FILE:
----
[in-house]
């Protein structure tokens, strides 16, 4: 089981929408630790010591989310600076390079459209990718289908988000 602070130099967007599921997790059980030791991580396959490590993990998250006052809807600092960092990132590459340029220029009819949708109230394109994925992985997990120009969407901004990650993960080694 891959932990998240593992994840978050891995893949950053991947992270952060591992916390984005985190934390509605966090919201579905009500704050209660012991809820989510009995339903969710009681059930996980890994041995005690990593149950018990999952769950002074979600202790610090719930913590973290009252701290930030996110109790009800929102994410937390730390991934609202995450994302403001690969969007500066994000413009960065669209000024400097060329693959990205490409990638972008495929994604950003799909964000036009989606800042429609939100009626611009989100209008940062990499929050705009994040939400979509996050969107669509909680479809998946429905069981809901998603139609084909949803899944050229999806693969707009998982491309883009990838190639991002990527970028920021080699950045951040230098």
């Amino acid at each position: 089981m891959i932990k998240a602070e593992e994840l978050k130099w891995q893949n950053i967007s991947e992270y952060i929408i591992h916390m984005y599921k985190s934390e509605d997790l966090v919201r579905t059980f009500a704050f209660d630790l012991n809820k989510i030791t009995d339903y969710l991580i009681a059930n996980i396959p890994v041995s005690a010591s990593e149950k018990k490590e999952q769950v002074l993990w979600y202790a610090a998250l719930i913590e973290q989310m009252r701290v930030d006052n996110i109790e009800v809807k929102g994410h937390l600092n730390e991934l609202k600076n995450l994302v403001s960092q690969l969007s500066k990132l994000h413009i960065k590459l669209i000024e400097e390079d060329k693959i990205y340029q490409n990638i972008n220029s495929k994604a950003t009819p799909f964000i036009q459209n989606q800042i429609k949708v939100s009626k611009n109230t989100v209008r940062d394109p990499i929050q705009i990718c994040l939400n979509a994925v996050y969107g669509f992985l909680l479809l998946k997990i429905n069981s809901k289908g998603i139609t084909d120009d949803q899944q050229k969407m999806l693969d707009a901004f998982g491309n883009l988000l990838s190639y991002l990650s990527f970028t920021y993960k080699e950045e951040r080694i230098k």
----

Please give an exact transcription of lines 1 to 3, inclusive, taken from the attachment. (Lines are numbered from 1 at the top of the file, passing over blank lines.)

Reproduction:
[in-house]
């Protein structure tokens, strides 16, 4: 089981929408630790010591989310600076390079459209990718289908988000 602070130099967007599921997790059980030791991580396959490590993990998250006052809807600092960092990132590459340029220029009819949708109230394109994925992985997990120009969407901004990650993960080694 891959932990998240593992994840978050891995893949950053991947992270952060591992916390984005985190934390509605966090919201579905009500704050209660012991809820989510009995339903969710009681059930996980890994041995005690990593149950018990999952769950002074979600202790610090719930913590973290009252701290930030996110109790009800929102994410937390730390991934609202995450994302403001690969969007500066994000413009960065669209000024400097060329693959990205490409990638972008495929994604950003799909964000036009989606800042429609939100009626611009989100209008940062990499929050705009994040939400979509996050969107669509909680479809998946429905069981809901998603139609084909949803899944050229999806693969707009998982491309883009990838190639991002990527970028920021080699950045951040230098």
């Amino acid at each position: 089981m891959i932990k998240a602070e593992e994840l978050k130099w891995q893949n950053i967007s991947e992270y952060i929408i591992h916390m984005y599921k985190s934390e509605d997790l966090v919201r579905t059980f009500a704050f209660d630790l012991n809820k989510i030791t009995d339903y969710l991580i009681a059930n996980i396959p890994v041995s005690a010591s990593e149950k018990k490590e999952q769950v002074l993990w979600y202790a610090a998250l719930i913590e973290q989310m009252r701290v930030d006052n996110i109790e009800v809807k929102g994410h937390l600092n730390e991934l609202k600076n995450l994302v403001s960092q690969l969007s500066k990132l994000h413009i960065k590459l669209i000024e400097e390079d060329k693959i990205y340029q490409n990638i972008n220029s495929k994604a950003t009819p799909f964000i036009q459209n989606q800042i429609k949708v939100s009626k611009n109230t989100v209008r940062d394109p990499i929050q705009i990718c994040l939400n979509a994925v996050y969107g669509f992985l909680l479809l998946k997990i429905n069981s809901k289908g998603i139609t084909d120009d949803q899944q050229k969407m999806l693969d707009a901004f998982g491309n883009l988000l990838s190639y991002l990650s990527f970028t920021y993960k080699e950045e951040r080694i230098k």